Advice to up and coming drivers, event staff and corner workers: Be patient. Come prepared. Work different circuits if you can & start out in F&C first: One of the biggest things that I regret in my 4 years of flagging is that I didn’t start out as an F&C worker first before becoming a starter. The knowledge and experience you get working a corner and learning how to handle and respond to situations on the track definitely helps you when you make the transition to being a starter. That is something I wish I had taken the time to experience for myself and appreciate. Plus people forget sometimes (including myself), that Start is like any other corner station except that we get to start and finish the races and we don’t (in most cases) respond to cars stranded or wrecked on the track. Also, as the saying goes, “Rome wasn’t built in a day”. Don’t expect to work your first race ever at VIR then expect to have what it takes to go and work The 12 Hours of Sebring the following week. It doesn’t work that way and you will be disappointed. I worked strictly club races at several different circuits for 2 years before I attempted to work my first Petit Le Mans in 2008. Spend some time at the club level first and work as many races as you can. Get yourself a current GCR and study it religiously. The SCCA website has a free GCR download for your computer or laptop. Don’t be afraid to travel to different circuits to. Each region and circuit is different and there is much knowledge to be learned by traveling out of region. For example, where and how I start a race at VIR (with its long front straight) is much different than Road Atlanta (where Turn 12 is just before start/finish). As far as the essentials go, brings clothes for all different kinds of weather. I’ve worked races with weather ranging from 20F and windy at CMP, to monsoon rain storms at Petit Le Mans (2009), to 97F with 100% humidity at Daytona in July. Besides your worker wear, your two best friends on any race weekend (not counting beer) is sunscreen and water, water, water!!!!! I was severely dehydrated at Sebring this year and it was a scary experience!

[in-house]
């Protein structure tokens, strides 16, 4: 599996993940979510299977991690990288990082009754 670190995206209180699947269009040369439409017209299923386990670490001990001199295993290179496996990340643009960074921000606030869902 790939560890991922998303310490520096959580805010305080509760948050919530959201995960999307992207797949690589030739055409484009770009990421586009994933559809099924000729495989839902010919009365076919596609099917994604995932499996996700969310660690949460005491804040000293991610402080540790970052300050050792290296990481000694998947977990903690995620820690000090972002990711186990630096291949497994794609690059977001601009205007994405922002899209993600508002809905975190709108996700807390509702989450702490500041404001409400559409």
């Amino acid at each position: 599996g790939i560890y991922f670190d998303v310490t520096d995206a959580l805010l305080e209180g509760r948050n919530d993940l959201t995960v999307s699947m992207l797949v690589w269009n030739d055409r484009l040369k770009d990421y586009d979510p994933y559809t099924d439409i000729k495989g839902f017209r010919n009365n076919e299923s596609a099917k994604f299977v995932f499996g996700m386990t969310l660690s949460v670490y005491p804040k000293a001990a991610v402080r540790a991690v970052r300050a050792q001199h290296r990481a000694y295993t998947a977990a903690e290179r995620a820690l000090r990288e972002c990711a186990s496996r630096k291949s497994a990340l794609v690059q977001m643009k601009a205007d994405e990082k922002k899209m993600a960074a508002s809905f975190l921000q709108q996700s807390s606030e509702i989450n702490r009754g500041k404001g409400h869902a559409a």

Favorite professional driver past or present: Past: I grew up an Ayrton Senna fan. Watching his magic at Monaco racing against Nigel Mansell was mesmerizing. I still remember where I was the day he died nearly 17 years ago. Present: Simona De Silvestro and Alan McNish. Not only two awesome drivers but I got to meet both of them and they are class acts!